The Footprint of Mussolini - TL

Discussion in 'Alternate History Discussion: After 1900' started by Sorairo, Feb 20, 2019.

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  1. Noblesse Oblige Reaper Squad Member

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    Considering many in Europe don't really give a damn about Wallace because of his actions in regards to Communism in general, the Soviets in particular and with Stalin for all intents and purposes. I can see a general European fightback against decolonization in general ITTL.
     
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  2. traveller76 Member

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    I wonder how much resources the Europeans will have to keep their colonies and combat the Russians. They might be willing to have a process of 'de-colonization' by handing over internal autonomy to a picked group of colonial elites. The newly independent countries would still be tied to Europe by military and trade agreements until the US and others try to break in.
     
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  3. Noblesse Oblige Reaper Squad Member

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    Likely not much.
     
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  4. RyuDrago Italian? Yes, but also Roman

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    Or decolonization at their conditions so neocolonialism.

    Things in Africa will be very interesting. TTL Italy had after all a strong card to play - Libya. From Libya can control a lot of things in the Dark Continent. But, also the AOI - bar Ethiopia could be a good position for Italy to play its games. Eritrea will likely stay in Italy's orbit even if the AOI would collapse, and Somalia will be an helluva lot stable. And unlike OTL, Italy won't feel guilt in sending troops there and here even in case democracy will return. We will have a Franceafrique and also an Italafrica - and is possible both may clash. Why? France would be really lucky to hold Algerian coast till today. Italy have much more favorable ground to defend, less people to keep in check. And besides quitting from Ethiopia will eventually help Italy to keep a greater Eritrea and a greater Somalia in its pocket. Because, Tigray will stay with Eritrea and Ogaden with Somalia. And Ethiopia will have to go for it or keeping high border tensions with those countries... Hence, Somalia and Eritrea will have to keep Italian troops in place.

    Meanwhile, Italy can have a chance to become more multi-ethical... More Albanians searching work and arriving but in a more ordered way, mixed blood people from Eritrea and Somalia going to study there, Libyians enlisting in the Italian Army and some becoming generals...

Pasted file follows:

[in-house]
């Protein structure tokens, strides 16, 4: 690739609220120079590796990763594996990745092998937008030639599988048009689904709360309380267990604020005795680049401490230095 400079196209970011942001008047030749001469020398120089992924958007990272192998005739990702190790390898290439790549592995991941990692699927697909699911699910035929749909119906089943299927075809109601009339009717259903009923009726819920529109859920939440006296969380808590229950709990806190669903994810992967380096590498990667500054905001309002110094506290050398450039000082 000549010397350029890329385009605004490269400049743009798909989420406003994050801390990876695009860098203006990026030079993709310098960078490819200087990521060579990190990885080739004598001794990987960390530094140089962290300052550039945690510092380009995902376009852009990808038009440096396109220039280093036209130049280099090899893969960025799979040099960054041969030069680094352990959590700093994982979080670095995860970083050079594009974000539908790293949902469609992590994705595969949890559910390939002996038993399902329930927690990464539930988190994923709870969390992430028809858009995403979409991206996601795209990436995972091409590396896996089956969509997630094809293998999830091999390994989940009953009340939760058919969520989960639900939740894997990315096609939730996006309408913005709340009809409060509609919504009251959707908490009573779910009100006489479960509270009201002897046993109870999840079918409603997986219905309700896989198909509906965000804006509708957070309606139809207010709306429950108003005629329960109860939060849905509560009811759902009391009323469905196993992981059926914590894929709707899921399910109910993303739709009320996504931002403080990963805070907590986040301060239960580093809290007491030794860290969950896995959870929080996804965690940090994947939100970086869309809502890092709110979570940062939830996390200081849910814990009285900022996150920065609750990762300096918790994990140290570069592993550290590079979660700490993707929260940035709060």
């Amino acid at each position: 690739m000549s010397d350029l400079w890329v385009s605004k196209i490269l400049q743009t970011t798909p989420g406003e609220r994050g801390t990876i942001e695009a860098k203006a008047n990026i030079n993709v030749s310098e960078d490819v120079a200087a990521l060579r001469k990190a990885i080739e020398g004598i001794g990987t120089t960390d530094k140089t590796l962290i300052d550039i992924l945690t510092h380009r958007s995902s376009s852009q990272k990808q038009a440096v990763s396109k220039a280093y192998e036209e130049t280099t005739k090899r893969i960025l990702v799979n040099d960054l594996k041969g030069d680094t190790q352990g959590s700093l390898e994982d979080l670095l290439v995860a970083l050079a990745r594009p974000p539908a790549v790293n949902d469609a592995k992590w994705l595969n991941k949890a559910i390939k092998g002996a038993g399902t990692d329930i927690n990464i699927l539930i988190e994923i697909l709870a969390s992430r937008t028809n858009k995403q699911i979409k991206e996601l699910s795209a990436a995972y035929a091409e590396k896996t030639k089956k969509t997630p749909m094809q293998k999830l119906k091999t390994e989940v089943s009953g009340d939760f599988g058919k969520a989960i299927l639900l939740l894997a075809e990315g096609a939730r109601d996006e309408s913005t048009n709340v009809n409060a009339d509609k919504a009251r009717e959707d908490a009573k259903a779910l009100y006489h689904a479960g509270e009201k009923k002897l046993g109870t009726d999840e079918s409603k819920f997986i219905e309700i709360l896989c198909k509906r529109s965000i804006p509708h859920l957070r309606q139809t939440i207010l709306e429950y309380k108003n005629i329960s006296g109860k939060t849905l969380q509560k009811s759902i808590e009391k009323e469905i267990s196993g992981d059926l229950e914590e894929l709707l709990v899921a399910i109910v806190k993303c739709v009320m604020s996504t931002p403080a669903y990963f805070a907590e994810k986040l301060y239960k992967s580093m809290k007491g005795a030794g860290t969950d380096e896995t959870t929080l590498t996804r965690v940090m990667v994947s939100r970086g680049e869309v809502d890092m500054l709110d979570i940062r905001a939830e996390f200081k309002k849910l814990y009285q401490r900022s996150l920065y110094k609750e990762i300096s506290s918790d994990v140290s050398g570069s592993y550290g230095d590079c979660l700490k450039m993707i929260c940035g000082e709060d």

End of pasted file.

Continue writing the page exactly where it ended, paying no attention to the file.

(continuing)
5. Alpha-King98760 Aku's most favorite assassin, babe!

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    I can already see it now; Gaddafi being very competent general in the Italian Army. :p
     
  6. RyuDrago Italian? Yes, but also Roman

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    I can't talk for the guy, was thinking more to people like Haftar at the moment.
     
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  7. Adelkman Well-Known Member

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    OTL Haftar was a dumbass who was outplayed and trashed by Chad. He had plenty of heavy equipment: tanks, APCs, airplanes and nearly three times more soldiers. Chadians defeated him with swarms of Toyota technicals (pickup with heavy machine guns and some anti-tank weapons).

    Even now, he launched an offensive without realizing that he would have faced some serious resistence. Still don't know if he will win or not, that's for the future and this forum doesn't linger in the future.
     
    Last edited: Apr 27, 2019
  8. Ariosto Populist Republican

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    I mean, I don't see it outside the realm of possibility that Wallace would have recognized the Viet Minh (i.e. the August Revolution), and pressure the British and French from reestablishing control over the region. This well could have extended to Laos (though the situation there was a tad more complicated, French forces already being present) and Cambodia may well have been guaranteed self government in some form (they resisted French reoccupation the least and collapsed quickest).

    However I don't see the United Nations being much more than the "stump" that it is today when it comes to decolonization, important speeches taking place that propel or lay the ground for greater decisions made elsewhere, but producing little of substance itself.
     
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  9. taqn22 Active Member

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    No clue why everyone is getting so excited about a President Patton. It won’t happen.

    1) The origin is “Former General Patton”. People took that to be President, as he was no longer General if he was President.

    Since then, we have learned that he resigned and all of that stuff.

    2) It literally says “feels like the world doesn’t need him anymore”. I feel the author is trying to tell us that he is no longer relevant to the story.

    This has been my TED Talk.
     
  10. Noblesse Oblige Reaper Squad Member

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    Thanks Ted, you're the best. >_>